Dell’s reputation for poor customer service, since 2002, which was exacerbated as it moved call centres offshore and as its growth outstripped its technical support infrastructure, came under increasing scrutiny on the Web. Although the original Dell model was known for high customer satisfaction when PCs were selling for thousands, by the 2000s the company could not justify maintaining that level of service when computers in the same lineup were now selling for hundreds.

By 2006, Dell had spent $100 million in just a few months to improve on this, as well as rolling out DellConnect to answer customer inquiries more quickly. There was also criticism that Dell used faulty components for its PCs. A battery recall in August 2006, as a result of a Dell laptop catching fire caused much negative attention for the company, although later Sony was found to be responsible for the faulty batteries. 2006 marked the first year that Dell’s growth was slower than the PC industry as a whole.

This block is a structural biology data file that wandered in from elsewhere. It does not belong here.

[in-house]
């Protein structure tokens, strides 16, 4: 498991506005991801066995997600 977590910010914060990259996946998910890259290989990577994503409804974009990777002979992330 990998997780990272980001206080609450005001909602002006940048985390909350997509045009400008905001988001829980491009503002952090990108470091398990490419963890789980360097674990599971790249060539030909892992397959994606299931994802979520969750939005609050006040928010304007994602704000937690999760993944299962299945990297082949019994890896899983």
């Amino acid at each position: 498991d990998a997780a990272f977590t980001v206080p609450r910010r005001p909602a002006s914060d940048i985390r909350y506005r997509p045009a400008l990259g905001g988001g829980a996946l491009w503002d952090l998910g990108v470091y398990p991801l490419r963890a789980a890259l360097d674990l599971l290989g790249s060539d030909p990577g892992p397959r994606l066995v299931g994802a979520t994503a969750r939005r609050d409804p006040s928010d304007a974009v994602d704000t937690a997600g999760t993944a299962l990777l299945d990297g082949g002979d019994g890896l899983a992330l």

By the fourth quarter of 2006, Dell lost its title of the largest PC manufacturer to rival Hewlett Packard whose Personal Systems Group was invigorated thanks to a restructuring initiated by their CEO Mark Hurd. After four out of five quarterly earnings reports were below expectations, Rollins resigned in 2007 and founder Michael Dell assumed the role of CEO again. Dell announced a change campaign called “Dell 2. 0,” reducing headcount and diversifying the company’s product offerings. Business Model